Muscle weakness is the most common and concerning adverse effect of BoNT. Some of the included RCTs assessed handgrip strength subjectively as a parameter of weakness. In four trials, it was assessed within 6 weeks [23,24,26,27], and in three of the four trials, it was also evaluated between 7 and 12 weeks [23,24,26]. BoNT treatment did not significantly weaken handgrip in either the short term (SMD = −0.35, 95% CI, −0.83 to 0.12, p = 0.07, and I2 = 57%; Figure 4A) or long term (SMD = −0.32, 95% Cl, −0.65 to 0.00, p = 0.48, and I2 = 0%; Figure 4B). However, weakness at the injection site during administration was reported. Mild hand weakness was reported in some cases in nearly all of the included RCTs. Some patients even discontinued BoNT treatment because of muscular weakness, but most of the patients tolerated mild weakness. Swallowing difficulties were reported in head tremor trials. In addition to weakness, pain at the injection site was observed. Other adverse effects, including hematoma, paresthesia, stiffness, and cramping, were reported.

3. Discussion

The present study revealed that BoNT treatment significantly attenuated the severity of ET and hands tremor within 6 weeks after treatment, especially with the assistance of EMG guidance. In general, the primary adverse effect, hand muscle weakness, was tolerable, and BoNT did not result in significant weakness, as assessed by objective measurement. The present meta-analysis provides strong evidence for the management of tremors with BoNT and eases concerns regarding the adverse effects, specifically weakness.
BoNT A and B successfully treat a variety of involuntary movement disorders. At present, four BoNTs are widely available: three type A toxins (onabotulinum, incobotulinum, and abobotulinum toxin A) and one type B toxin (rimabotulinum toxin B) [31]. Since its initial approval in 1989 by the US FDA for the treatment of blepharospasm and other facial spasms, BoNT has evolved into a therapeutic modality for a variety of neurological and nonneurological disorders [32], and its use in tremor treatment can be traced back as far as 1981 [33]. Since that time, several studies have reported divergent results regarding the response of tremor to BoNT. Recently, a systematic review of BoNT treatment of tremors determined that most previous studies were open-label and that well-designed RCTs assessing the utility of BoNT in the treatment of ET and Parkinson’s disease (PD) tremor are necessary [34]. Due to the ineffectiveness of other medical treatments in some patients and the risks involved with surgical intervention, BoNT is potentially appropriate for managing medically refractory and surgery-contraindicated tremors. This meta-analysis supports claims of BoNT treatment’s significant therapeutic effect of alleviating tremor severity; therefore, BoNT can provide an alternative treatment option for patients with severe and debilitating tremor disorders.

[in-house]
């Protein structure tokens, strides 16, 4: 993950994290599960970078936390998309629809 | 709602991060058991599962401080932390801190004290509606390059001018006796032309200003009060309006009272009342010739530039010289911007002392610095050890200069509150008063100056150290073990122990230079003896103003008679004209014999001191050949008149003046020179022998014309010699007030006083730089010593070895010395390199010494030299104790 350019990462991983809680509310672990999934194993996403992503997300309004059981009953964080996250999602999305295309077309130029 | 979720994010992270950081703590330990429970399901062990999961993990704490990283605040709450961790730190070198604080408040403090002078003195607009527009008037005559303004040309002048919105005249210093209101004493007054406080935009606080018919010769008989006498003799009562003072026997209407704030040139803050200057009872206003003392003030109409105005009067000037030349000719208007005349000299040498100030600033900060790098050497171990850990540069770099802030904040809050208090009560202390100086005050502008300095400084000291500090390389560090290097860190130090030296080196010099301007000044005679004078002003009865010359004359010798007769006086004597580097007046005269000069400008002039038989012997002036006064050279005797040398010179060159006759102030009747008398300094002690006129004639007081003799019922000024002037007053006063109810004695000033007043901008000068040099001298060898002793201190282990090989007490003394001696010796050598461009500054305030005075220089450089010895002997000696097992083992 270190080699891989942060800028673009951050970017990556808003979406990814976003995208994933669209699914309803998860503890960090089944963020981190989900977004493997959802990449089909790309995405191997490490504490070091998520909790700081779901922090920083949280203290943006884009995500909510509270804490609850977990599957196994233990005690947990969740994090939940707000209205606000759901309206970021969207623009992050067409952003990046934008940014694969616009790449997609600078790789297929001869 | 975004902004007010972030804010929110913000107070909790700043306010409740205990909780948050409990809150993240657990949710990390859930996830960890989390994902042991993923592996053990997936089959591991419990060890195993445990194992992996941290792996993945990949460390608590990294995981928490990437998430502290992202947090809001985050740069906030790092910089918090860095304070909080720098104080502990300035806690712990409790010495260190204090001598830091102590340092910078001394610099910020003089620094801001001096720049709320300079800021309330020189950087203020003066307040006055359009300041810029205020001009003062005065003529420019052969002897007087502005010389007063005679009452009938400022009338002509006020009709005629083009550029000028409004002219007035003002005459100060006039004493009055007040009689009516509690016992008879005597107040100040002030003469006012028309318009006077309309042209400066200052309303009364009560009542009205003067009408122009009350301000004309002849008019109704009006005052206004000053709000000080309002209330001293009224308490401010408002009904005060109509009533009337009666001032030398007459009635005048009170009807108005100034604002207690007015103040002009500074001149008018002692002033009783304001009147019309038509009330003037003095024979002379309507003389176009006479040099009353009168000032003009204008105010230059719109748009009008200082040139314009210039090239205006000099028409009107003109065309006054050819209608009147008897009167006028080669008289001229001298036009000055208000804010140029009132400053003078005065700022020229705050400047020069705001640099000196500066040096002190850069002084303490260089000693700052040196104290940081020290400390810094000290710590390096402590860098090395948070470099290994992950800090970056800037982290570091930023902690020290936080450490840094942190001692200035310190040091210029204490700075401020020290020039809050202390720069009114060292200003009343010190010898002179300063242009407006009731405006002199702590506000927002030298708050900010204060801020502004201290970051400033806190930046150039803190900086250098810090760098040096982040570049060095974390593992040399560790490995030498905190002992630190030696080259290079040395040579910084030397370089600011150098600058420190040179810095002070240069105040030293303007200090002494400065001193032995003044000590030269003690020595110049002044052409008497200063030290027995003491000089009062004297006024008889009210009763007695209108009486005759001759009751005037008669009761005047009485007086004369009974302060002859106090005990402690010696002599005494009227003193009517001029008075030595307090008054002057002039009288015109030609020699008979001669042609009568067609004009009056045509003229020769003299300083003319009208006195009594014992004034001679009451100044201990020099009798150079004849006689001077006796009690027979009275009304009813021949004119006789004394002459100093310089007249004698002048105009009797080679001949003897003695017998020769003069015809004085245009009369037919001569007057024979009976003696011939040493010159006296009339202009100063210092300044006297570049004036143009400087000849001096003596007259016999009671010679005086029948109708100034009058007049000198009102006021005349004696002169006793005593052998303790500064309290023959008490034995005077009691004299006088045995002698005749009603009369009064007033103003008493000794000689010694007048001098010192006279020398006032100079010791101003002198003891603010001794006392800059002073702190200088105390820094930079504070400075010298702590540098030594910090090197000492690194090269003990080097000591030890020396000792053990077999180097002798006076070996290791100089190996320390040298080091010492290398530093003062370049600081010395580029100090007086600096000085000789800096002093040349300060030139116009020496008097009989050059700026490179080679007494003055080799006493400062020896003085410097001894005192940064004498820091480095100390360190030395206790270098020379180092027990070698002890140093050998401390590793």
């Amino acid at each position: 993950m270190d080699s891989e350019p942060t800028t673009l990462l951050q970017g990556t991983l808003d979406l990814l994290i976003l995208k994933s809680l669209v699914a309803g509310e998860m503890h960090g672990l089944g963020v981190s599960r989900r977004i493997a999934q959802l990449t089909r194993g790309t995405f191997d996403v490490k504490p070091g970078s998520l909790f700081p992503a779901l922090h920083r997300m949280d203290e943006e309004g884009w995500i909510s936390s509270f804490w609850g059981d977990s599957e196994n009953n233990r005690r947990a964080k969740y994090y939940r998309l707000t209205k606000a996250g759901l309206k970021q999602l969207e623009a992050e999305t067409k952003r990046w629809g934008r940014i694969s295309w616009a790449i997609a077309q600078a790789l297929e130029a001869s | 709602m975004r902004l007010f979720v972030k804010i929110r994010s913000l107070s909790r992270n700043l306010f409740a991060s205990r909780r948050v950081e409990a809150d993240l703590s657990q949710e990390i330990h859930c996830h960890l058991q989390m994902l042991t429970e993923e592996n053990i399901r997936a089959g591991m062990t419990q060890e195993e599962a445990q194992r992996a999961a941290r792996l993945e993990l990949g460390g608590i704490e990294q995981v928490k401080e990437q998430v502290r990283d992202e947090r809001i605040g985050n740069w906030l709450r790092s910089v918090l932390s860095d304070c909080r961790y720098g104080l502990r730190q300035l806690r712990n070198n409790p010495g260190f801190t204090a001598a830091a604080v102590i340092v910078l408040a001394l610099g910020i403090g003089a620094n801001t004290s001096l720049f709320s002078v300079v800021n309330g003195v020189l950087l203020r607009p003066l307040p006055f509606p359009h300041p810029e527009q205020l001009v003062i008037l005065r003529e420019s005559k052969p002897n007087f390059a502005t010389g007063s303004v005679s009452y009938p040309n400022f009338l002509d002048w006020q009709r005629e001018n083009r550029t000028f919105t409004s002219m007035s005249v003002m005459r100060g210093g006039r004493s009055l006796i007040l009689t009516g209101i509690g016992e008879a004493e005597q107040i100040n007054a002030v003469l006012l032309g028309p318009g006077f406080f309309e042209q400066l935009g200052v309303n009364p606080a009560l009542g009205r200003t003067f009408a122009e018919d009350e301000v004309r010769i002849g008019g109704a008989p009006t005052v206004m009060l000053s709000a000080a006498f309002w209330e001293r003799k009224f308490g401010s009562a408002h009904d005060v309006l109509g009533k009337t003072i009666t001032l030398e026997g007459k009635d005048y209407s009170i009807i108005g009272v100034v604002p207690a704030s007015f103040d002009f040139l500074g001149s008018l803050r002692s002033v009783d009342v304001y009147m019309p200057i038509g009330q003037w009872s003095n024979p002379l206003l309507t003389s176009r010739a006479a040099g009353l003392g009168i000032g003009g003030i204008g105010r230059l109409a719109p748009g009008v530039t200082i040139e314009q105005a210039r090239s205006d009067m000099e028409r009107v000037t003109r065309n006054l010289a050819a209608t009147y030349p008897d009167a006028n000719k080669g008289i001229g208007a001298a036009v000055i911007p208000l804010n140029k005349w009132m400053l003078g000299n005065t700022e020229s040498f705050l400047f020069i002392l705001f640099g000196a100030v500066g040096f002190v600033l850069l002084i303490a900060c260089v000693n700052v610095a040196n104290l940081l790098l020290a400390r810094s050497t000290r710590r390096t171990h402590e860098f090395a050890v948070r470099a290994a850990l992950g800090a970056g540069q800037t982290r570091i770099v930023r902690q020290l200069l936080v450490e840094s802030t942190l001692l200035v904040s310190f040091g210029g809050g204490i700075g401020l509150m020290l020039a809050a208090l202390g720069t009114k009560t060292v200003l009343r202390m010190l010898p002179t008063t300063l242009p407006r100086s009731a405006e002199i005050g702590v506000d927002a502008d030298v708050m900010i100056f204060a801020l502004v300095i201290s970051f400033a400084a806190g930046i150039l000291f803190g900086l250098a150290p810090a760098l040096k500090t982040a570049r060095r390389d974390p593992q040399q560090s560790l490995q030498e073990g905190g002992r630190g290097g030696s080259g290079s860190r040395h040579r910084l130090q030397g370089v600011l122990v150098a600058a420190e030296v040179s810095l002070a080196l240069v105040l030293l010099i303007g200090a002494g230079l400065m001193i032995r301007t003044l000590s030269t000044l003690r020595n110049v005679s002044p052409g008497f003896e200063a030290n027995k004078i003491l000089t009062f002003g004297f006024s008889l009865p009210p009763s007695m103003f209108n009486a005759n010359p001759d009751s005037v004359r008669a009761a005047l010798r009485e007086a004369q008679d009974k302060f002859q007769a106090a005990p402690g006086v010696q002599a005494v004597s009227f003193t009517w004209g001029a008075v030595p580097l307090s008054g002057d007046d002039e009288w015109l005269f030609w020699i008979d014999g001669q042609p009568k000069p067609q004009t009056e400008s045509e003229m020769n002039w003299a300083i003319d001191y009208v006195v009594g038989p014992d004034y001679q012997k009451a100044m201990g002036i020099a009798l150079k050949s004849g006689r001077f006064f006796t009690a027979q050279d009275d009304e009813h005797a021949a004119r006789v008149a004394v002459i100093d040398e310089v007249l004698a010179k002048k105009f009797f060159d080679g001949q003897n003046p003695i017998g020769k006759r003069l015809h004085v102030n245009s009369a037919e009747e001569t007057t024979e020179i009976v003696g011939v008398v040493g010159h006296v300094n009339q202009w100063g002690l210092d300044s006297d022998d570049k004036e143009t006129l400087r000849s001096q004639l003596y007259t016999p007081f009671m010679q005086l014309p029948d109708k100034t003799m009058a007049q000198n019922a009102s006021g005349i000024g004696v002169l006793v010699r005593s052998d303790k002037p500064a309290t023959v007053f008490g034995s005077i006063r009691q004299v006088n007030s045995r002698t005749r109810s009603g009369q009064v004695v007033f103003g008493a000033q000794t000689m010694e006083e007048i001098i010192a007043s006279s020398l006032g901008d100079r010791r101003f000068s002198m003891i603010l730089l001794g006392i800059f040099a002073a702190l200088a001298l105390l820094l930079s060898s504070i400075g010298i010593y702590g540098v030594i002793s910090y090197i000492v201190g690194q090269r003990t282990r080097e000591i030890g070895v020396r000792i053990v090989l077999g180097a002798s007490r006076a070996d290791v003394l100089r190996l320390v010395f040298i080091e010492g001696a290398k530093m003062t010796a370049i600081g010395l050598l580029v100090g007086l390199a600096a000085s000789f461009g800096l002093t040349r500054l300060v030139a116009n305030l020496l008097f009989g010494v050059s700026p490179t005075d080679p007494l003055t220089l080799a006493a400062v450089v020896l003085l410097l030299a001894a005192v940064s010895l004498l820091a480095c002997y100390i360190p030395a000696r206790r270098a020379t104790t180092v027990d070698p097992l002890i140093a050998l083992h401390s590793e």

Due to the biochemical nature of BoNT, the therapeutic effects of BoNT persist for approximately up to 12 weeks [35]. Different types of BoNT also have various effect durations. In the present study, the type of BoNT administered varied among the included RCTs. Two of the RCTs used onabotulinum, and another two used incobotulinum, both of which are type A BoNTs. One RCT did not mention the specific type of BoNT employed. The activity of BoNT A and B lasted for 6–8 weeks, with the maximal benefit occurring 4–6 weeks after injection [31]. In this study, a cutoff point of 6 weeks was used to distinguish the short and long terms. The short-term effects directly resulted from the neuromuscular junction blockade of BoNT, whereas the long-term effects may be caused by reciprocal changes at the upstream level, including the central nervous system, a principle that was demonstrated in the treatment of pain [36].